Canadian CPI Slows to 7.6% in July… But Only Because of Lower Gasoline Prices

Hurrah! Canadians are finally getting a break from surging consumer prices, as the latest CPI print decelerated from a jaw-dropping 8.1% annual gain in June to only 7.6% in July. What a relief! Well, not so fast. The deceleration was only the result of a slower year-over-year gain in gasoline prices, as consumers paid 9.2% less for fuel compared to the previous month.

Excluding gasoline, prices jumped 6.6% from July 2021, following a 6.5% increase in June, as upward inflation pressure remained broad-based across all categories, namely groceries, natural gas, and in-person activities related to the lifting of Covid-19 restrictions.

When compared on a monthly basis, CPI was up 0.1% in July, marking the seventh straight month of gains. In fact, there was essentially zero relief for Canadian consumers’ wallets, because price increases continued to surpass the year-over-year increase in hourly wages, which rose by a paltry 5.2% last month. The cost of groceries appear to be rising endlessly, and jumped by an annual 9.9%, following a 9.4% increase in June.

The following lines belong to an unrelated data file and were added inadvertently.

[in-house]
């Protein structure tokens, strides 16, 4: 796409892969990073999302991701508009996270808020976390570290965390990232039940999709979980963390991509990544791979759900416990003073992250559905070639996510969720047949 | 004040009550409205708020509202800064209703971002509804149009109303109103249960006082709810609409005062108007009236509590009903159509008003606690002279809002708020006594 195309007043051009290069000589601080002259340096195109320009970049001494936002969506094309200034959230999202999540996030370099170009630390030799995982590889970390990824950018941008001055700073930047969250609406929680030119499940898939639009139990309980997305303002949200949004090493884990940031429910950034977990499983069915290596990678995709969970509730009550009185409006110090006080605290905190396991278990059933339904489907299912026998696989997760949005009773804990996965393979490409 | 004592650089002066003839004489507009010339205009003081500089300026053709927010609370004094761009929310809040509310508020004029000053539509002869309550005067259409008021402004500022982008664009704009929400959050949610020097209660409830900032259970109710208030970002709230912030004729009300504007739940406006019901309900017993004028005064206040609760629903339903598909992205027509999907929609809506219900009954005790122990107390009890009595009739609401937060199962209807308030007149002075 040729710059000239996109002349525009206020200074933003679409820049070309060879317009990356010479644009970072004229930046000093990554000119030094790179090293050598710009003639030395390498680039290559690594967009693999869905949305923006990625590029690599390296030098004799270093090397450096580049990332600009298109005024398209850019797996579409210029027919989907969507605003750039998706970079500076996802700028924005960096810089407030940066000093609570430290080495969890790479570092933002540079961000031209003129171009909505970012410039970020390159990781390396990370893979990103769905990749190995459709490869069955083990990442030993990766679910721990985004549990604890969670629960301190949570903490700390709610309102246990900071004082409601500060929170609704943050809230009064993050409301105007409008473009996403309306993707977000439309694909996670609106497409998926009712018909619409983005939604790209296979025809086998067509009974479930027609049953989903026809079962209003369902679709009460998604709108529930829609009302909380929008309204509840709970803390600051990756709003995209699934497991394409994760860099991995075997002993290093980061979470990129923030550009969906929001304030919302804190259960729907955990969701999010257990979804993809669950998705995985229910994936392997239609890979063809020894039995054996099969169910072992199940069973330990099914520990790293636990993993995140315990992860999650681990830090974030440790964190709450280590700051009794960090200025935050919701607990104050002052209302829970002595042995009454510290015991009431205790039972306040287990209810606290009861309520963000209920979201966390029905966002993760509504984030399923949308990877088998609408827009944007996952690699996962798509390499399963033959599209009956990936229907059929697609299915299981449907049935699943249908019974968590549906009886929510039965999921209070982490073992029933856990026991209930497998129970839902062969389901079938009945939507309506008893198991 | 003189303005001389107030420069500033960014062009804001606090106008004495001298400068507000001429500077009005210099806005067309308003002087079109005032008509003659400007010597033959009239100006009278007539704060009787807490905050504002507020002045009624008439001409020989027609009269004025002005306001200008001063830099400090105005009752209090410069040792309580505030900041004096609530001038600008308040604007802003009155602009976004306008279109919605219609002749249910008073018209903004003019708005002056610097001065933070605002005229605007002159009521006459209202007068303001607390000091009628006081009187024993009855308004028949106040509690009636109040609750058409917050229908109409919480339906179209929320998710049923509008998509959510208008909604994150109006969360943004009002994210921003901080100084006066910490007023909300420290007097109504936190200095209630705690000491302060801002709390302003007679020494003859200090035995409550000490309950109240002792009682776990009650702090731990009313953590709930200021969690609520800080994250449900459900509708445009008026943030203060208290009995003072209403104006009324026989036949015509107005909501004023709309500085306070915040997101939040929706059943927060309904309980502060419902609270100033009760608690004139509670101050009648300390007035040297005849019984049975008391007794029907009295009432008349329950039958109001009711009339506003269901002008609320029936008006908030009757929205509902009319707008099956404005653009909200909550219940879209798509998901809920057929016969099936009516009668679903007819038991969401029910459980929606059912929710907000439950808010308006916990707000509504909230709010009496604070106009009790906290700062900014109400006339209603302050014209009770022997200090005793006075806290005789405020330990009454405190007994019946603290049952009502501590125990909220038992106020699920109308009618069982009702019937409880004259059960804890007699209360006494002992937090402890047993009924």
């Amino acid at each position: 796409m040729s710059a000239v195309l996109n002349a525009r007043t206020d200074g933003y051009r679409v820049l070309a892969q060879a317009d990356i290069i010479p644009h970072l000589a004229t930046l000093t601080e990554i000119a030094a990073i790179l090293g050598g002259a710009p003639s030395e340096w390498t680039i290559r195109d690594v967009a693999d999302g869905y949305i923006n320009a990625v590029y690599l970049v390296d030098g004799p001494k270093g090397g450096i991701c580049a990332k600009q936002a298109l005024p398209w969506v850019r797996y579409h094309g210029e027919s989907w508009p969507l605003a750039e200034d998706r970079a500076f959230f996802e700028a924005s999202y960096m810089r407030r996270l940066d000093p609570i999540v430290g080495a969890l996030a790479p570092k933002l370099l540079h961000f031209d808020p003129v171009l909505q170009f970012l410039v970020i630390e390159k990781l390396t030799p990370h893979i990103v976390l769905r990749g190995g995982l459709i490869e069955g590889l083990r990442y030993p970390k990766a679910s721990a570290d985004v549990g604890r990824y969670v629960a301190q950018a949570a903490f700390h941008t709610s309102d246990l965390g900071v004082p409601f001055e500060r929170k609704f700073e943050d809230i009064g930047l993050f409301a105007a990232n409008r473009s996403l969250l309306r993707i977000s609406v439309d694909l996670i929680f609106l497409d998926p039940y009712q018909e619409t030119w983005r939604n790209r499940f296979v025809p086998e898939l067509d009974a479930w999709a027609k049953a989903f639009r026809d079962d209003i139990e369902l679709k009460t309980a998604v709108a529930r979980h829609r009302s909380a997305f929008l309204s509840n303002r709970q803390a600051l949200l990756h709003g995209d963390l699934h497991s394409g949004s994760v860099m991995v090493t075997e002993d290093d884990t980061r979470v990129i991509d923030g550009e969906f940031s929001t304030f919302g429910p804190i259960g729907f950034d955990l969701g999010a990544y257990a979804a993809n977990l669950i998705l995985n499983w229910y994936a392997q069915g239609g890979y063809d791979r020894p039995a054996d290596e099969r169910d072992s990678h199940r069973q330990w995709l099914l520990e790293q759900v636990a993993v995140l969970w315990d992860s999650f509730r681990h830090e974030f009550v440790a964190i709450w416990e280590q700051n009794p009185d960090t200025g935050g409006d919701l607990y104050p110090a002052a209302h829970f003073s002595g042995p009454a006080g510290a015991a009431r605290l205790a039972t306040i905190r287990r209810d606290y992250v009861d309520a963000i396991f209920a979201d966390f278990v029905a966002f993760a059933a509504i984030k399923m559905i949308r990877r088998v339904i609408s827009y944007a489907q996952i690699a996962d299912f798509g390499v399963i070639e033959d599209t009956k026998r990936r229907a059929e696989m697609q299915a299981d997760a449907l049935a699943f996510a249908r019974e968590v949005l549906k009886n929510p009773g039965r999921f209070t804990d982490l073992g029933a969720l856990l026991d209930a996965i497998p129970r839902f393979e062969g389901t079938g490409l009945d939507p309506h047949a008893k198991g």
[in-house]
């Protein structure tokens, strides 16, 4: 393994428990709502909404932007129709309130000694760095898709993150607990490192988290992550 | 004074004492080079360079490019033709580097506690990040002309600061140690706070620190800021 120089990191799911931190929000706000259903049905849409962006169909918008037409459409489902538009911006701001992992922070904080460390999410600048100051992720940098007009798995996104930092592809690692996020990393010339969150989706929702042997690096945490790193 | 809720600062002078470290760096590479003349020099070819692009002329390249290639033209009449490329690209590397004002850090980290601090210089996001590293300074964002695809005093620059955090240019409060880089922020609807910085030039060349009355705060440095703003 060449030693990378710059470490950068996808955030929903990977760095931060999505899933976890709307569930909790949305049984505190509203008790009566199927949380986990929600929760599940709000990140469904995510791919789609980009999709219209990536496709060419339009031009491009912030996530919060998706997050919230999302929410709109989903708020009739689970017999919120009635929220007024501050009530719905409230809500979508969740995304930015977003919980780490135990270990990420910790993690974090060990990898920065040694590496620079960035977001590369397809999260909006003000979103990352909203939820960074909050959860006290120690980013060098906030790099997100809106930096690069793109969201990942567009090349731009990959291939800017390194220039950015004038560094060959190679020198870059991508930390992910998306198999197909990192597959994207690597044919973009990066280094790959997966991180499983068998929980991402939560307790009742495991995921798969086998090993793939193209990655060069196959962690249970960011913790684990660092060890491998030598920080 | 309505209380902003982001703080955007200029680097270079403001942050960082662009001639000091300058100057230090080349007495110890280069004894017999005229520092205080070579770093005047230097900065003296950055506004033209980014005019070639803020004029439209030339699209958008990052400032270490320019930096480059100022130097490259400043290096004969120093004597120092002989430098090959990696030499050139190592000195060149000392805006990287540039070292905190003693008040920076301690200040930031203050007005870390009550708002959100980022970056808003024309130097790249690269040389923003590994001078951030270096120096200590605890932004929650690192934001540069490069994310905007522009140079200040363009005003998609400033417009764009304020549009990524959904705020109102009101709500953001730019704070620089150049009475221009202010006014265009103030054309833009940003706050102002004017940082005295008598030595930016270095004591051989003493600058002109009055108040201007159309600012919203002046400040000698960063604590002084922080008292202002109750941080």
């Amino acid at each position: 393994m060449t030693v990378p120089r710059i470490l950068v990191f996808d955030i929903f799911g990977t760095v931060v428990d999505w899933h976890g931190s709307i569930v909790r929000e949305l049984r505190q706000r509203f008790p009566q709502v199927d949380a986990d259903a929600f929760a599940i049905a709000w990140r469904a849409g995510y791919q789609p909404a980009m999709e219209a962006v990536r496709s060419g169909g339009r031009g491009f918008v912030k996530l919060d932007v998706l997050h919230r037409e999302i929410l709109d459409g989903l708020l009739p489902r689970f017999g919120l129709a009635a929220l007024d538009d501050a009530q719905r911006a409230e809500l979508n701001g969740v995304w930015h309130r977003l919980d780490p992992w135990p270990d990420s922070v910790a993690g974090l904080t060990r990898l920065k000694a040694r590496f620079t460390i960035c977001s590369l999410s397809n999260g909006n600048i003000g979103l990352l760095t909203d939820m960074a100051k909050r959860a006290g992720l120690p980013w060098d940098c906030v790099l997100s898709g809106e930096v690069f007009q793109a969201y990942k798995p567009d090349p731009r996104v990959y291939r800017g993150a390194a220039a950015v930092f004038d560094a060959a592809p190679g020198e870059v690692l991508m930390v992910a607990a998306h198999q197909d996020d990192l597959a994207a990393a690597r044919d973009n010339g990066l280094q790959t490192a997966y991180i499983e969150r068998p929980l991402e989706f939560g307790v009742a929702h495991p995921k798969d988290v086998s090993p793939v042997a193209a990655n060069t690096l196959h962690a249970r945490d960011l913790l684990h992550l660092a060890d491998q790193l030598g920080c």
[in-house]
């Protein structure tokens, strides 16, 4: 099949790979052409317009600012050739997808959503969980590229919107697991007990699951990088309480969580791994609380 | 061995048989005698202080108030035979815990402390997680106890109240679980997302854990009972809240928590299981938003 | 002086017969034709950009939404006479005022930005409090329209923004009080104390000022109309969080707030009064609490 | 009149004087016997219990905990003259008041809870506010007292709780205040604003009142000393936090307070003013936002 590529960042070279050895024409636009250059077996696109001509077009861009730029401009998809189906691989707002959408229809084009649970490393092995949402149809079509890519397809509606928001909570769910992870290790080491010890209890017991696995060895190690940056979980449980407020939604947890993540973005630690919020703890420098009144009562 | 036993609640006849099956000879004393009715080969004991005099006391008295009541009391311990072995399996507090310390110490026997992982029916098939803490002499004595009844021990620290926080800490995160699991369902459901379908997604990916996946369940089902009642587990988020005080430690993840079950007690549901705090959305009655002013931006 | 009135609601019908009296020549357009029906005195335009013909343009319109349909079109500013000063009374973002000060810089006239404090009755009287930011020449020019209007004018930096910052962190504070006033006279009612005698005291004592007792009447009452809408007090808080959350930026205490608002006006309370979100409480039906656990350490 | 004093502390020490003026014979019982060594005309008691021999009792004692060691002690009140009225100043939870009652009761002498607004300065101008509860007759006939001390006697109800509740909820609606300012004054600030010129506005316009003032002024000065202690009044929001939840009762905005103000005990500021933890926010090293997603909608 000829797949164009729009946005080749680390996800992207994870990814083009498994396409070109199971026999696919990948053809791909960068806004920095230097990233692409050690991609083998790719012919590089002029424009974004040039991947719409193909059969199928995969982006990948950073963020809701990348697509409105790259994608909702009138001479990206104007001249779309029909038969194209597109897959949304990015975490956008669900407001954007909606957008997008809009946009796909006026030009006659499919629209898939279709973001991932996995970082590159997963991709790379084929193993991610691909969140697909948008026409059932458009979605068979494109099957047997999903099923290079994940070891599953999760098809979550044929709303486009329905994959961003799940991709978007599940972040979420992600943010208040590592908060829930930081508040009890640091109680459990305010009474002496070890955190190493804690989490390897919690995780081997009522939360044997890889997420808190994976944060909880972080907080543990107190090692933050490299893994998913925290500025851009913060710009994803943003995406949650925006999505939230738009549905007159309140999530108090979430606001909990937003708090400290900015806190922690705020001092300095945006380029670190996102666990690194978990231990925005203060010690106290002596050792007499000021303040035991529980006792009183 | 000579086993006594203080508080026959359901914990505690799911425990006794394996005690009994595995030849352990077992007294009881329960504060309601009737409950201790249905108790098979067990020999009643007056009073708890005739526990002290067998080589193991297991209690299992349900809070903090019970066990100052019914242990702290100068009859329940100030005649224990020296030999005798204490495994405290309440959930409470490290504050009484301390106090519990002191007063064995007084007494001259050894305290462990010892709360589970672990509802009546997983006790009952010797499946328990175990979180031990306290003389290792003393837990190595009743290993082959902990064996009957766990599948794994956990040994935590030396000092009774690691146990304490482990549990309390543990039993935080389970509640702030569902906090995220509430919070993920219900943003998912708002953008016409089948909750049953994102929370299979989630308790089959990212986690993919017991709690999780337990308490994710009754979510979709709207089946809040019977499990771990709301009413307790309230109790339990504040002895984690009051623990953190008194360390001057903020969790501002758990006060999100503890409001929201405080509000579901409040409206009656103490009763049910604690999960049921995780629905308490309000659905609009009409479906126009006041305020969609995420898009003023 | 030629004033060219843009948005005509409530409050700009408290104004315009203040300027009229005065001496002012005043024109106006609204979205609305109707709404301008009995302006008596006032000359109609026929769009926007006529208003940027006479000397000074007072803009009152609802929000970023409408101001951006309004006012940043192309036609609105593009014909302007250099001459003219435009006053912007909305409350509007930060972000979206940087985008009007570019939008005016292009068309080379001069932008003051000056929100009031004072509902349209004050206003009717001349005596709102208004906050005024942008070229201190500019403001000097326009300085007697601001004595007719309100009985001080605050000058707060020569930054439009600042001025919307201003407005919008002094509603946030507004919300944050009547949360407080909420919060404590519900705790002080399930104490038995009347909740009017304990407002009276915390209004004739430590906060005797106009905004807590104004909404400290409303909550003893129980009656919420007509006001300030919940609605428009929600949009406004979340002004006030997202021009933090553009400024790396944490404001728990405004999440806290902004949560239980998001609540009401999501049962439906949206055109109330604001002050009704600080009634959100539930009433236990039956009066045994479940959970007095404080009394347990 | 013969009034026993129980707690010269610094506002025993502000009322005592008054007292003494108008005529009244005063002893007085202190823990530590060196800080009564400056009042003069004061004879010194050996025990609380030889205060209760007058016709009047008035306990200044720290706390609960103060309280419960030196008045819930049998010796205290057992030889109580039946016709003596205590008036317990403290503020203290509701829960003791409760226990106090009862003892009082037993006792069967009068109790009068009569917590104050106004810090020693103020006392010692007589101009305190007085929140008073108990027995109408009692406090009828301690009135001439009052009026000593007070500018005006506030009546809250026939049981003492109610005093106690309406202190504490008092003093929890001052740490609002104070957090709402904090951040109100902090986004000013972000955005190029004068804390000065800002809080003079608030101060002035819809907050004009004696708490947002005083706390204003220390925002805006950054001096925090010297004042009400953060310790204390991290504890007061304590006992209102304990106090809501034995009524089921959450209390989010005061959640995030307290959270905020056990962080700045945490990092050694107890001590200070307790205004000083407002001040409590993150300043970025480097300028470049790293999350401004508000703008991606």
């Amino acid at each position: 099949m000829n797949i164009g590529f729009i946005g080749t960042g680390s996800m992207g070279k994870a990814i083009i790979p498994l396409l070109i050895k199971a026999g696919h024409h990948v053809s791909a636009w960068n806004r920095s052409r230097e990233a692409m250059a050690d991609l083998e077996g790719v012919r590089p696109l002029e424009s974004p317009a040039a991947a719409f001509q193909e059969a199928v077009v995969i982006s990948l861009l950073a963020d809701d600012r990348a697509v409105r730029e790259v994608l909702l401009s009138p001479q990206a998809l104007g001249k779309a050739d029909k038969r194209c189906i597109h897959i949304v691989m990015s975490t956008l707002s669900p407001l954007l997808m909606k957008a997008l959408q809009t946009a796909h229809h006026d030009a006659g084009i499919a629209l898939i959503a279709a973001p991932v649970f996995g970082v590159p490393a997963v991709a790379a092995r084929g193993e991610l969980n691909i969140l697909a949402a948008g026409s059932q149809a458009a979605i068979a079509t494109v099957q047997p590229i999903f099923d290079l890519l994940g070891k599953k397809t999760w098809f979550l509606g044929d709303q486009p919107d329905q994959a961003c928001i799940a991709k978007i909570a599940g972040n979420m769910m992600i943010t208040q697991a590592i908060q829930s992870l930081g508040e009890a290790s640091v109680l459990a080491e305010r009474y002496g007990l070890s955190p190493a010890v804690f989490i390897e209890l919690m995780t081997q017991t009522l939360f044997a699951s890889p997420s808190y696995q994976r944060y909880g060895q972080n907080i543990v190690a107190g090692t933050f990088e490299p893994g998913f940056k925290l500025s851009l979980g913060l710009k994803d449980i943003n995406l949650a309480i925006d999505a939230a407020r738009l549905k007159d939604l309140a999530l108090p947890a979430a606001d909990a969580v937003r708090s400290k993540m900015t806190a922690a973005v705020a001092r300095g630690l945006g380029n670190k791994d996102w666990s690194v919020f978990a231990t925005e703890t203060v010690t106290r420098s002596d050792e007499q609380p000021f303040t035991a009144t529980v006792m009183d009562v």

In-person services and various activities related to the lifting of Covid-19 restrictions and higher demand for summer travel also saw prices substantially increase. Airfares jumped 25.5% between June and July, accommodation costs rose 47.7% from July 2021, and it cost travellers 7.3% more to eat out at restaurants from the month prior.

Keeping a roof over one’s head also did not get any price relief last month. In unison with rising interest rates, the mortgage interest cost index increased 1.7% in July— the first such increase since September 2020. Higher borrowing costs are paving the way for an increased demand for rental units, and as such, landlords raised rent prices 4.9% compared to July of last year.

Although it appears that annual inflation may have reached its peak, the persistent increase in core consumer prices will likely keep the Bank of Canada on track of raising interest rates. “It is the third-highest print in the past four decades,” said Rosenberg Research & Associates economist David Rosenberg, as cited by Bloomberg. “There’s nothing here— even when you look through the various components— that’s going to knock the Bank of Canada off its aggressive posture.”

Information for this briefing was found via Statistics Canada. The author has no securities or affiliations related to this organization. Not a recommendation to buy or sell. Always do additional research and consult a professional before purchasing a security. The author holds no licenses.

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